2

As I understand your situation, there are three relevant columns: a column with a completion date (let's say it's in column L) column M, which may contain the string COMPLETED a column where you want your output (let's say it's column N) You use the formula =$M2="COMPLETED", which results in TRUE or FALSE. If I understand correctly, instead of ...


2

Let's suppose the letter (L/F) is in column B, then: Select the first row. Open Conditional Fomatting / New Rule. On type of formula, select "Use a formula" In the box put =$B1="F" On the button Format select the format that you want. With the row still selected use the Format Painter to copy this format to the other rows.


2

In Conditional Formatting, apply the formula =OR(B1="",MATCH("?",1:1,-1)>0) to column A. The MATCH portion will look for a question mark anywhere in any field in the row, not just a standalone question mark.


2

Well, I made a quick attempt and this and came up with a rough version that works. It probably isn't the best so hopefully someone responds with a more elegant solution, but try this: =IF(AND($B$2<=$B$1,$B$3<=$B$1),"Good",IF(AND($B$3>$B$1,$B$2>$B$1),"Bad", "Neutral")) B1 = 0.83 (just my value for budget) B2 = YTD value entered by user B3 = MTD value ...


2

Here’s a tricky way (that might be considered elegant).  I’ll assume that < 83 is the “good” condition.  Use this formula: =CHOOSE((D1<83)+(F1<83)+1, "bad", "neutral", "good") Logical expressions like D1<83 evaluate to one of the Boolean values TRUE and FALSE, which are numerically equal to 1 and 0, respectively.  By adding ...


2

You can use the OR() function in your conditional formatting... =OR( CELL=$A$1, CELL=$B$1, CELL=$C$1 ) = TRUE etc When you select the rule for your conditional formatting you shouldn't select the simple rule Equal To. You need to select More Rules and then Use a formula to determine which cells to format -- Thanks to @User15 for the suggested ...


2

Actually, yes, it can be done through conditional formatting... Sort of. Use the screenshots below to setup a conditional format that uses a custom number format for cells that are TRUE. You should be able to extrapolate the setup for False = No. It's important to note that it will only change the apparent value in the cell and not the actual value. If you ...


2

Use relative formulas ($ or not) and set the Applies to range to the entire row. Just make sure that the first row in your formula and the first row in your Applies to are the same. (Screenshots show just some range example. Change to match your exact setup.)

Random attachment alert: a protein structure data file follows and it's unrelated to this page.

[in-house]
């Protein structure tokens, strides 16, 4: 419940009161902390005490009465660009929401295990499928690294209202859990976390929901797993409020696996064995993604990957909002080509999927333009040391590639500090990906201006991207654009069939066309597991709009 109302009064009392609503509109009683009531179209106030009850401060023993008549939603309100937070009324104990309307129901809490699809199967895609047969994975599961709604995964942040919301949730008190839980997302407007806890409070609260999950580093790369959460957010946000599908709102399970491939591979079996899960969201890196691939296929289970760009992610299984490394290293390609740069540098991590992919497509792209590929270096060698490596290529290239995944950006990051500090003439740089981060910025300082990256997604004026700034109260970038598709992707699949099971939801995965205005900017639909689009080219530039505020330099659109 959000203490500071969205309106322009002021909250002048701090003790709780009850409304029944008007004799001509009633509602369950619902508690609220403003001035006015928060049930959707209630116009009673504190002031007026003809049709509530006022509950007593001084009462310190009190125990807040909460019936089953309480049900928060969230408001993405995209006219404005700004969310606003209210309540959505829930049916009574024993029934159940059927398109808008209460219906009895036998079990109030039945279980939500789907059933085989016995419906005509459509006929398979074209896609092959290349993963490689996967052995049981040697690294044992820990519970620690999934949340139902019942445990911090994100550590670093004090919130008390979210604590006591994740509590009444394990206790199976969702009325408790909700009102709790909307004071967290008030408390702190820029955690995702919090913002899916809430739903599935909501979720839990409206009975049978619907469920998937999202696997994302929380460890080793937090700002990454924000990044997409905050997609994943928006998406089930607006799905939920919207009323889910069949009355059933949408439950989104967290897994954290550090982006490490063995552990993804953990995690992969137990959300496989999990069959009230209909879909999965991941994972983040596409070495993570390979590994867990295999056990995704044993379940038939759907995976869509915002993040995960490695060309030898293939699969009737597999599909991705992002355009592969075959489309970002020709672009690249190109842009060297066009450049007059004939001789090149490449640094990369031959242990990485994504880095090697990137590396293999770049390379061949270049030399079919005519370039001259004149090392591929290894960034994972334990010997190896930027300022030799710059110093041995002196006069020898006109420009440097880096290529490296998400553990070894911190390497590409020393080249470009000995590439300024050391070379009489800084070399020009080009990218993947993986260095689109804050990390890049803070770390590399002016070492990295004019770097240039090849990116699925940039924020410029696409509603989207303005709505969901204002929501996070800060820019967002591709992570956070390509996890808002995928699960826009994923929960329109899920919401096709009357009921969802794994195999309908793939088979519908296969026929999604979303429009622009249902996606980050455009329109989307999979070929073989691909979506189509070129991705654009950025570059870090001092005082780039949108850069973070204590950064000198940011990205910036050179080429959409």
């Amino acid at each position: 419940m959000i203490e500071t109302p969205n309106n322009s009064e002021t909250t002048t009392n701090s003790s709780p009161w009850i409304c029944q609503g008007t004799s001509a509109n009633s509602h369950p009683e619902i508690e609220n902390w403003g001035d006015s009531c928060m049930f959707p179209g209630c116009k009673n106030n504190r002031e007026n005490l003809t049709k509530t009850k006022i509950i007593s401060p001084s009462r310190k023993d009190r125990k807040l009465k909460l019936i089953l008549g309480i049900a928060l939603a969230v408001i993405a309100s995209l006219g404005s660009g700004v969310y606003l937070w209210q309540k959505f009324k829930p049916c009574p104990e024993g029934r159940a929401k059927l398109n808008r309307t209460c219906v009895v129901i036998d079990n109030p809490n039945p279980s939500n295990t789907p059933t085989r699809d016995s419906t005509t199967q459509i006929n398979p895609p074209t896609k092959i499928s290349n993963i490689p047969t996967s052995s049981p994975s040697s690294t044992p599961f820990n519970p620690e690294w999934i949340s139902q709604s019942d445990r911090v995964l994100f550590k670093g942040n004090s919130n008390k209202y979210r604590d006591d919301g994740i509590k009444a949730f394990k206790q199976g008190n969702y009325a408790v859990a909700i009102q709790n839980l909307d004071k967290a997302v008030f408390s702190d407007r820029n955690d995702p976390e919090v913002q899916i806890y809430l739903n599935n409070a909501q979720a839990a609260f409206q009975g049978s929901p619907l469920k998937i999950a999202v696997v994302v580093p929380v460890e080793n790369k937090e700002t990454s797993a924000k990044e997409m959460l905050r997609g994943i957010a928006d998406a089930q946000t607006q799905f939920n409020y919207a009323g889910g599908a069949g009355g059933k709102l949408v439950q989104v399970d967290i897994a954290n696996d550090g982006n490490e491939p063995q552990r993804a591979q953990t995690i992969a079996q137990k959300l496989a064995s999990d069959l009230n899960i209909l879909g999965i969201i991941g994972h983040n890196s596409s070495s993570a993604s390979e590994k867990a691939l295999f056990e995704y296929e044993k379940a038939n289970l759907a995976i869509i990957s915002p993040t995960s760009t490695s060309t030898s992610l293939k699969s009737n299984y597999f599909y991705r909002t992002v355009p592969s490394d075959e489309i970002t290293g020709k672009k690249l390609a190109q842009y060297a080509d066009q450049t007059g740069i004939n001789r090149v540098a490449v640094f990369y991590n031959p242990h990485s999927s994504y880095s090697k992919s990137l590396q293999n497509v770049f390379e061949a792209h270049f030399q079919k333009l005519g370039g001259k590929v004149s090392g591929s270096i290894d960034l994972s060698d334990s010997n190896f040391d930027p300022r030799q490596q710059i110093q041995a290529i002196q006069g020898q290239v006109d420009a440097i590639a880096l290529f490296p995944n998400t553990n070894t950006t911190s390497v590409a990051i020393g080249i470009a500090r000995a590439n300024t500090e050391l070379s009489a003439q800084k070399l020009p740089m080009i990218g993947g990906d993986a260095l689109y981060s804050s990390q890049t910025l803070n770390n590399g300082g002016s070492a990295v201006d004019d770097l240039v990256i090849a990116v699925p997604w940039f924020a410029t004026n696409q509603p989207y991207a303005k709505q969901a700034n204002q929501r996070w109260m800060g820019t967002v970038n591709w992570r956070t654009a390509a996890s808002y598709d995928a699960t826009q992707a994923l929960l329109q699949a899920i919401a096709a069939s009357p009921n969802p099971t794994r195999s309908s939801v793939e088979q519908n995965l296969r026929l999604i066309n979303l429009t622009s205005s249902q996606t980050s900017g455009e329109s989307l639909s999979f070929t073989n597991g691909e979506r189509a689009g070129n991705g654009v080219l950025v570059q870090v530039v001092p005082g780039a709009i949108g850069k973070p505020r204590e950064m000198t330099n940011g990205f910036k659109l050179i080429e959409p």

2

Instead of subtotal using a sum on another column, you can use subtotal using counta to see if a (known-non-blank) cell is hidden or not. For example, if column A will normally be visible (unless the row is hidden) = IF( SUBTOTAL(103,A2)=1, "VISIBLE", "HIDDEN (or blank)" ) You can put this formula in a column that may be hidden, and it will still work. ...


2

Inserting and deleting rows does not cause conditional formatting to get fragmented. The cause is copy/pasting between cells or rows using the standard copy/paste. The fix is to always use paste-value or paste-formula. On the destination right click and the Paste Options section will offer 123 (values) and f (formulas). Don't copy/paste formatting as that ...


2

AFAIK, there's no perfect solution for this kind of task. The best practice depends on the contents of your sheet - especially, if you want to keep formulas, too. Generally, you can drop the rules regarding conditional formatting by saving the sheet as HTML, and re-loading the HTML into Calc. Of course, this will drop stuff like functions, too - just ...


2

I solved the same issue by creating a separate sheet and copying a link to the information in there. To do this, highlight the whole of the original sheet and copy it (Ctrl+C). Go to the new sheet and right click the first cell. Select the link icon in the Paste Options. Everything pasted will be unformatted, so you'll have to correct this. Empty cells ...


1

This solution doesn’t require you to take special action before and after each time you need to print the file.  It builds on the idea of using a “Print Area”, as suggested by Terence and Don Livezey.  Put the cell(s) that you don’t want to print outside the print area.  If that’s good enough for you, you’re done. But you might want the excluded cell(s) to ...


1

I don't have enough reputation points to comment on other posts, so I'll add an "answer" with some observations. I had the same or similar need, and there are pros and cons to various approaches. Setting print area: This can work depending on the layout of the sheet, but it doesn't handle a non-contiguous print area selection too well. Or, perhaps it ...